Academic journal article The Journal of Southern History

The Threat from Havana: Southern Public Health, Yellow Fever, and the U.S. Intervention in the Cuban Struggle for Independence, 1878-1898

Academic journal article The Journal of Southern History

The Threat from Havana: Southern Public Health, Yellow Fever, and the U.S. Intervention in the Cuban Struggle for Independence, 1878-1898

Article excerpt

IN SEPTEMBER AND OCTOBER 1897 THE SOUTHERN UNITED STATES WAS gripped by a terror that shuttered businesses, paralyzed trade, and caused tens of thousands of people to abandon their homes and flee for their lives: the dreaded yellow fever had returned. Southerners had good reason to be afraid. It began with a high fever that lasted three or four days, with throbbing headaches and body aches, nausea, and chills. In most cases the fever would then subside, and the victim would slowly recover over the next few weeks. Many times, however, the break in the fever was, like the eye of a hurricane, a deceptive calm. The fever soon returned, and the body began to break down. The disease attacked vital internal organs, and, as the liver failed, the patient's skin and eyes turned yellow. The eyes, nose, mouth, and stomach started to bleed. The helpless victim then began to vomit repeatedly, the liquid black with digested blood. This last terrifying symptom signaled that death was near. The disease struck the young and strong as well as the old and infirm, afflicted rich and poor, visited well-kept households along with filthy ones, attacked blacks and whites, and, once present in a city, often spread from one neighborhood to the next in ways that defied prediction. Even a rumor of "yellow jack" inspired panic.

Decades of experience had taught southern health officials the source of this dreaded disease. The 1897 yellow fever epidemic, like many outbreaks before it, was of Cuban origin. Unlike previous episodes of infection, however, by the end of 1897 the U.S. government was determined to end the ongoing threat that yellow fever in Cuba posed to the health and economy of the southern states. The island would be invaded and the disease stamped out at its source.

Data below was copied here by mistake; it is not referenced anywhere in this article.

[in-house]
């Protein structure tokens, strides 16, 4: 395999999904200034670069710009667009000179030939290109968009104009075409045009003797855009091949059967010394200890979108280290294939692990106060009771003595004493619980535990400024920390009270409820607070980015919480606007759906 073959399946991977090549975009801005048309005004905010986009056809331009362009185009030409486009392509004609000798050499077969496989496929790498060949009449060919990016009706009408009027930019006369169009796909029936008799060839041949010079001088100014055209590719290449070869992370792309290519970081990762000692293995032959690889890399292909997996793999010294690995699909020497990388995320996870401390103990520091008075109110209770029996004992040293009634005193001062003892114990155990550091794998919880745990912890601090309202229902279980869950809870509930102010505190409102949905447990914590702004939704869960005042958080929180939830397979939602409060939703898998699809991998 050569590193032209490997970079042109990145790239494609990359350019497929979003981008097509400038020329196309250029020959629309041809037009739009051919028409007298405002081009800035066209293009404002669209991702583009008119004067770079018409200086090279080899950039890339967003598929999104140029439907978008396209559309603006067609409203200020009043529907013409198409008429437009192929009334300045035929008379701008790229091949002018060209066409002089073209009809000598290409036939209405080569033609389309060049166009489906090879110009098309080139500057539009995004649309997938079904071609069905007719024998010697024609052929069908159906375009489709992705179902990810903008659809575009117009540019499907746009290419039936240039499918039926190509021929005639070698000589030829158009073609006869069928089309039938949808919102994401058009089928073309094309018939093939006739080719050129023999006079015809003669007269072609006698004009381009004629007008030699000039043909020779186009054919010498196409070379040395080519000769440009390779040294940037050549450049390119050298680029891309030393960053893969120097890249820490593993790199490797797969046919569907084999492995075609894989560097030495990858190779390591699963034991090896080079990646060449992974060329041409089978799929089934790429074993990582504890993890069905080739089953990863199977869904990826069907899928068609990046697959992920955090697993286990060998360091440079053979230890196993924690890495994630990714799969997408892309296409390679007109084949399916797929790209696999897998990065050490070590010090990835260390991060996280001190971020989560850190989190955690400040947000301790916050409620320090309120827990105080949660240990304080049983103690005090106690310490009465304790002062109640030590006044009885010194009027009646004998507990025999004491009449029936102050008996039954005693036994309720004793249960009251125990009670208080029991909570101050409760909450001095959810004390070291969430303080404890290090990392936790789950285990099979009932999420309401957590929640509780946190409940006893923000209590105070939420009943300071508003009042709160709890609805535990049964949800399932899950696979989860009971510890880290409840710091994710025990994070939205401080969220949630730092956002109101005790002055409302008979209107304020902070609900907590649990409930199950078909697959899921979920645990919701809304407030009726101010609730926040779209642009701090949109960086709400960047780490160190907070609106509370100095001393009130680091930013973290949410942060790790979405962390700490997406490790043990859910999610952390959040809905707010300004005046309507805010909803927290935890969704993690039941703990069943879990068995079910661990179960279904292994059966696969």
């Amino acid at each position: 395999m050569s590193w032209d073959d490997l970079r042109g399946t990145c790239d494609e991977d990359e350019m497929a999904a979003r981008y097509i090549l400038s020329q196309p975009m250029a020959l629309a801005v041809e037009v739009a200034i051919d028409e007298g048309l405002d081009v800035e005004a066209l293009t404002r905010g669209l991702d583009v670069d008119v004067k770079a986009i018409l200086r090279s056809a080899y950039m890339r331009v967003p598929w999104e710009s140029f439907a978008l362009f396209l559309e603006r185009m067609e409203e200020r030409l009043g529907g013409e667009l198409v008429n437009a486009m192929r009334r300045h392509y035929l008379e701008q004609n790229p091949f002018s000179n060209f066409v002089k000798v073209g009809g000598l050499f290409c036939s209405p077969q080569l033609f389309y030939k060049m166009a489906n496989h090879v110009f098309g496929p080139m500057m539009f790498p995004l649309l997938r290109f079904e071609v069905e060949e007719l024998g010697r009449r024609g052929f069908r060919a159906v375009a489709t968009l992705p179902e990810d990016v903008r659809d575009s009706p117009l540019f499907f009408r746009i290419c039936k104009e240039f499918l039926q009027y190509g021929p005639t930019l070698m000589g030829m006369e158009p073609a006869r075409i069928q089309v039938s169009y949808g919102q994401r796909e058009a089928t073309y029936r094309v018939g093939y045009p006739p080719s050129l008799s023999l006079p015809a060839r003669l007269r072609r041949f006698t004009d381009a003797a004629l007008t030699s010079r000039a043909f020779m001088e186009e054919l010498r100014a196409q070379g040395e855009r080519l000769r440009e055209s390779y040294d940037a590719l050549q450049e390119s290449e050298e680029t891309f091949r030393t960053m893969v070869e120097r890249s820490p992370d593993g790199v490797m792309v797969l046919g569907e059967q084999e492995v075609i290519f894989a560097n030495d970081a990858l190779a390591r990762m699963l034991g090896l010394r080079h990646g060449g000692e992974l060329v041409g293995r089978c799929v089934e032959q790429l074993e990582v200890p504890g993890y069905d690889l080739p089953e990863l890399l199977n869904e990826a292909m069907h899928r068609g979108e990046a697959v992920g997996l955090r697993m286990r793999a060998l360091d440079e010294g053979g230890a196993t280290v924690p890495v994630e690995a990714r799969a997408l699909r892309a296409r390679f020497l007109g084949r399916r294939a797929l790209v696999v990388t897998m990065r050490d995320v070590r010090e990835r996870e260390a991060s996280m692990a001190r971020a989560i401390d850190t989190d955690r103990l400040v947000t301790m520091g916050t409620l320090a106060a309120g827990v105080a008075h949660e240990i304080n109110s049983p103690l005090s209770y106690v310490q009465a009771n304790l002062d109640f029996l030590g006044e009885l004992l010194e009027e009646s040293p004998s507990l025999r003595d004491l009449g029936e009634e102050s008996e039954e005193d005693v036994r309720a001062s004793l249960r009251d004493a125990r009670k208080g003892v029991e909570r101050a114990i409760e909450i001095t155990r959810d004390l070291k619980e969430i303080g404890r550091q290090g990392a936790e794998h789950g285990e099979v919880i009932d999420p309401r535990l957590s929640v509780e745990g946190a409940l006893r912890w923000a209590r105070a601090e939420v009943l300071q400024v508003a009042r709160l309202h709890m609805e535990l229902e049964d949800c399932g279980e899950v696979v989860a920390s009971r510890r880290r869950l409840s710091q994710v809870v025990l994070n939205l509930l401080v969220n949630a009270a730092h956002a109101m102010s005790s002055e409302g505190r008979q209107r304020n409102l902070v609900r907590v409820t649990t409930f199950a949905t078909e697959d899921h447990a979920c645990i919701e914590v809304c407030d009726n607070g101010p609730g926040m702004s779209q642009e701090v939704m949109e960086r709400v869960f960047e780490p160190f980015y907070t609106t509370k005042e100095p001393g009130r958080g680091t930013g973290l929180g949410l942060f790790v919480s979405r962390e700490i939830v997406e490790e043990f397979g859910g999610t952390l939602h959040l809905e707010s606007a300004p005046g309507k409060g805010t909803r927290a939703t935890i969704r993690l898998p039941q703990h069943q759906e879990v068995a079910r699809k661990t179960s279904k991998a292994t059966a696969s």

This article traces the ongoing concerns in the United States with yellow fever in Cuba. The impact of the periodic epidemics of yellow fever that plagued the U.S. South during the latter half of the nineteenth century has been the subject of considerable scholarly attention. Some historians have extensively described the devastation caused by yellow fever epidemics. (1) The disease has also been found to be the central concern of public health officials in the South and the principal motivation for creating a nationalized board of health. (2) Additionally, scholars have explored the effects of yellow fever on interclass relationships and on the reconciliation of Civil War animosities. (3) However, historians have failed to note the influence of yellow fever in the South on U.S. international relations.

The historiography on the motivations for the entry of the United States into the war against Spain in Cuba is even more extensive than that on yellow fever. Most early works viewed the war as a humanitarian crusade to liberate Cubans from the chains of Spanish tyranny. (4) Cubans had been fighting the Spanish in various ways for decades. Stories about the despair of Cubans held in Spanish concentration camps moved ordinary Americans, but by the time of U.S. intervention the Spanish had ceased the forced movement of the population and had recalled to Spain the vilified General Valeriano Weyler, the architect of the reconcentration policy. The destruction of the oft-remembered Maine in Havana's harbor was once frequently cited as the event that led to the U.S. entry into the war between Spain and Cuba, but recent scholarship has debunked the importance of the ship in the turn of events. (5) As will be explained in more detail below, months before the explosion of the Maine, the U.S. minister to Spain had already met with European leaders to discuss the United States' intention to declare war against Spain. Other recent historians have pointed to the extensive and growing economic ties between the United States and Cuba and the long-standing fascination of many U.S. government officials with the idea of annexing the island, and there is convincing evidence that the negative effects of the ongoing Cuban struggle for independence on U. …

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